Photographing People You Meet While Travelling

October 15, 2023

Musician, Khiva, UzbekistanMusician, Khiva, Uzbekistan

Musician, Khiva, Uzbekistan. Photographing people who are performing for you solves the basic problem of permission when travelling.
Fujifilm X-H2, 8-16mm, f3.6 @ 1/25 second, ISO 3200

Perhaps the best aspect of travel with a camera is photographing the people you see and meet. Different faces, different clothing, different customs – there is a wealth of material for us to capture.

When it comes to photographing people, there are many traditions we can follow. We all know about Henri Cartier-Bresson and how he photographed as a silent observer. Richard Avedon used a more formal approach, inviting his subjects to pose on an improvised set. There's no right or wrong, as long as we are respectful.

My suggestion is to consider how you would feel if you were at home, going for a run or to pick up a coffee, and you saw a tourist sneaking a few photos of you with their phone (or camera). Or you caught someone across the road with a telephoto lens photographing you as you put out the rubbish. Even if the tourist walked up and started talking to you, how would you feel if they then asked if they could take your photograph? Yet this is exactly what most travel photographers do on a regular basis and all I can do is thank the world's population for being so (generally) very accommodating!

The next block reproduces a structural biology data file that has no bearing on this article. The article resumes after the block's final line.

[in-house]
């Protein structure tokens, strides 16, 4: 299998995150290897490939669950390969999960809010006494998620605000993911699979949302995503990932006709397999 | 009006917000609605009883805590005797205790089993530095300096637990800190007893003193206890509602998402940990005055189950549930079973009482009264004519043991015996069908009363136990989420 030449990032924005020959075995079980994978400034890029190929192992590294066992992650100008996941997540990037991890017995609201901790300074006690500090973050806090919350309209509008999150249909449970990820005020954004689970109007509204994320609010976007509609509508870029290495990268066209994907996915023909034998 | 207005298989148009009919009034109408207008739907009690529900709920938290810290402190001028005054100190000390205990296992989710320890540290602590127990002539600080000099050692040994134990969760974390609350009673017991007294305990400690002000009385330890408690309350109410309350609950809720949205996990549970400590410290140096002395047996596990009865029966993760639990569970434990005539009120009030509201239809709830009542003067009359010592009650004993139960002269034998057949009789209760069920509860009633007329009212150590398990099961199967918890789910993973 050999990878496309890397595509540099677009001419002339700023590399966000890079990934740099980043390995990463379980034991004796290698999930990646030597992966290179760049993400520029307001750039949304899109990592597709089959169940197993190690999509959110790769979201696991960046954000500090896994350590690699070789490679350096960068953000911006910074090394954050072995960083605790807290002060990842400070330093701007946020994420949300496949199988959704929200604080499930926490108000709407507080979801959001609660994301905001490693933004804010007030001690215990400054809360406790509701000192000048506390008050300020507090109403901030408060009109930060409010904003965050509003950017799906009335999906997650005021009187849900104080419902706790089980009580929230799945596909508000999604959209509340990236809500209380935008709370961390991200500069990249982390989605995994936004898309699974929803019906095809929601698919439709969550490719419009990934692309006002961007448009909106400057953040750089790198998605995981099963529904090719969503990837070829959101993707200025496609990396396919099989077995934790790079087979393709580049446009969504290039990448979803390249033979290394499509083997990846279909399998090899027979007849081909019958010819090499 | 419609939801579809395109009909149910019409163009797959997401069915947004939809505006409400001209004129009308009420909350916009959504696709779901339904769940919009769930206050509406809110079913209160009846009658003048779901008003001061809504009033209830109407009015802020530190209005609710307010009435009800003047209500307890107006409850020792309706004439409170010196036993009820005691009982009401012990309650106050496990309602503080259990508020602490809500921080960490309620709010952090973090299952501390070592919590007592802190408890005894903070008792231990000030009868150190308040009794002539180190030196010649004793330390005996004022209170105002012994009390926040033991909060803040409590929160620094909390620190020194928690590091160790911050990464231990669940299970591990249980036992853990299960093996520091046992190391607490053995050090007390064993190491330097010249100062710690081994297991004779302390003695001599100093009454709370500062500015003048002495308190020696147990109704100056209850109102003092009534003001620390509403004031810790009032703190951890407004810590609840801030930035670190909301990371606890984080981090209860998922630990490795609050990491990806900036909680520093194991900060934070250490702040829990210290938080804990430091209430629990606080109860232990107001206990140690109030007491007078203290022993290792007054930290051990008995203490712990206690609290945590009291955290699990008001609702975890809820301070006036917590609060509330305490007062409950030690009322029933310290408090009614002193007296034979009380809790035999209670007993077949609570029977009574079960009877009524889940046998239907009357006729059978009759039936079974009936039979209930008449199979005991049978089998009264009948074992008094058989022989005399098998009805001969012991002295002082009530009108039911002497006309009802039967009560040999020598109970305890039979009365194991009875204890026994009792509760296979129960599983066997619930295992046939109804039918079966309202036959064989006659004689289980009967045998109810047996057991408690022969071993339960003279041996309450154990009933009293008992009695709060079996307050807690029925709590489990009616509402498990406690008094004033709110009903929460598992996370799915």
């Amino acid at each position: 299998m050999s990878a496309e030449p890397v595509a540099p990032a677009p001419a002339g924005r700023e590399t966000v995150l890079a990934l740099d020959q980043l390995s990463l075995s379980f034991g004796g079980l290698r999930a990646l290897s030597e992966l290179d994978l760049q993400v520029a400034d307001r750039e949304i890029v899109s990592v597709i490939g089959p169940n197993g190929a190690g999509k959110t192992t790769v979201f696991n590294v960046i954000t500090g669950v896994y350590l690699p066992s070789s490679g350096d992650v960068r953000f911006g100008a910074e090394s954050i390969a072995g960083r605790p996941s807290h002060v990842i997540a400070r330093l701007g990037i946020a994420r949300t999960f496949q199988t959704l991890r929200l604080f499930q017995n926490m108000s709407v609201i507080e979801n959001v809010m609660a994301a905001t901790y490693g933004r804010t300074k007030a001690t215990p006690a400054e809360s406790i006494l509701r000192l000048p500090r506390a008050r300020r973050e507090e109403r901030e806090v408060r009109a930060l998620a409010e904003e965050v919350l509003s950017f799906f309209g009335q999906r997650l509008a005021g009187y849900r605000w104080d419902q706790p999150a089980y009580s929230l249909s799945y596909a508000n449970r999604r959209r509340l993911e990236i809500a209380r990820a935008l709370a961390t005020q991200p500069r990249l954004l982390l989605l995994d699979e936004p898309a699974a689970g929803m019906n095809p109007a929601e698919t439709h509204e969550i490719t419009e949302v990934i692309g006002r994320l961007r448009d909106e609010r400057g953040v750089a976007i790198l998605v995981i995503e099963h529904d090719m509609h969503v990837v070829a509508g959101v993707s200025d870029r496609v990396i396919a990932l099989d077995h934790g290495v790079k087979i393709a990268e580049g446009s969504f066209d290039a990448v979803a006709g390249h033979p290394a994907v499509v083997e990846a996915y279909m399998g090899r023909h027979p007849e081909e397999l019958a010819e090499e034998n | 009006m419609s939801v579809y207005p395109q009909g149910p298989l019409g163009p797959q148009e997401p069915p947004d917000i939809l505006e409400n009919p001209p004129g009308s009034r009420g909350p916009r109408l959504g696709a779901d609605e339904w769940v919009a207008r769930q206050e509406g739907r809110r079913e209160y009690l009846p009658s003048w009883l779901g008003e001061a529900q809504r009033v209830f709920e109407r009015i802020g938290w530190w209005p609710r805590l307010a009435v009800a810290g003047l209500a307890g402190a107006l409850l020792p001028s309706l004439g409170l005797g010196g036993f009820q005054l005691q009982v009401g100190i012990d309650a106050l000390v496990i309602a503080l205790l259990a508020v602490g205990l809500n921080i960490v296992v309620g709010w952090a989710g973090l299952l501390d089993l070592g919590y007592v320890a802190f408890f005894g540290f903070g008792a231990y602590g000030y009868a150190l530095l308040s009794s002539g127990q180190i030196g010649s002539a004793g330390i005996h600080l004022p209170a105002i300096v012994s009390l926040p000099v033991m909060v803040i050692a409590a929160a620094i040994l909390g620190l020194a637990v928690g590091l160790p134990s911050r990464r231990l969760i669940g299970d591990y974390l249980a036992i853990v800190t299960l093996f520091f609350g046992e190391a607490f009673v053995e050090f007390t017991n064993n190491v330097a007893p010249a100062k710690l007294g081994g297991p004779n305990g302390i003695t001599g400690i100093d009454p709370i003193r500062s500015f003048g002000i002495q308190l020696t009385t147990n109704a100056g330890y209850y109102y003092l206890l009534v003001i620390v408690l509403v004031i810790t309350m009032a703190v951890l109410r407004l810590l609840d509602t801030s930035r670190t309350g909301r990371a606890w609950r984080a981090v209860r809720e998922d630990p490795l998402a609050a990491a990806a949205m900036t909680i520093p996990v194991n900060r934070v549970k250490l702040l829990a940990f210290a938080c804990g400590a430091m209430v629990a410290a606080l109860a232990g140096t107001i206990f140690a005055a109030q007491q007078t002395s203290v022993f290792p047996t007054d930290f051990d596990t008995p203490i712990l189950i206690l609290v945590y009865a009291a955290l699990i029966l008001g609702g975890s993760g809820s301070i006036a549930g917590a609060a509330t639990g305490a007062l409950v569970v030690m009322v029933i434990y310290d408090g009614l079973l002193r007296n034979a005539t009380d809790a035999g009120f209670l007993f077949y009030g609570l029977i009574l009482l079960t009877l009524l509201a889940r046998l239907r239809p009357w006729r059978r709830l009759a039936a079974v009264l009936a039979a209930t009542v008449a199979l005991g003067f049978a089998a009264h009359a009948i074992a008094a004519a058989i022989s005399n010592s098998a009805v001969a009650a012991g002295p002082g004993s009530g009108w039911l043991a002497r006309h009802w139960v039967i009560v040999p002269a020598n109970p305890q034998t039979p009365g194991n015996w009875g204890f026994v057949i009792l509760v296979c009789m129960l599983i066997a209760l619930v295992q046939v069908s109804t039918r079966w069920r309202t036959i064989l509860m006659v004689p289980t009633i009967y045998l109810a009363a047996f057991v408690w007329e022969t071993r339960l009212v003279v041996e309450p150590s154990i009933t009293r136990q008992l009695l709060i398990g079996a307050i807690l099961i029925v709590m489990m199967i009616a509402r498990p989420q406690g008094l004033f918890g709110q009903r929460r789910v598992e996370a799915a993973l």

So, what should we do? I think the answer is to play it by ear. There will be occasions when life is busy and you can take candid photographs without being noticed. We all have our special techniques for pretending not to be taking a photograph, or shooting from the hip as we walk by. Then there will be other situations where our presence is quite obvious and our subjects not so tolerant – are we better off putting our cameras away and just enjoying the experience.

We can also smile and ask permission to take a photograph. The answer can depend on how you build up to your request. How would you react if someone walked up to you in the street and asked to take your photograph? Compare this with someone asking you for directions, having a conversation and then asking you? And the fact you can't speak their language can often be a benefit as facial expressions and gestures can communicate all that is needed.

We don't have to photograph every person we meet. We don't have to photograph every great character we see, just because we think they would make a great photograph. There will always be other great portraits around the corner.


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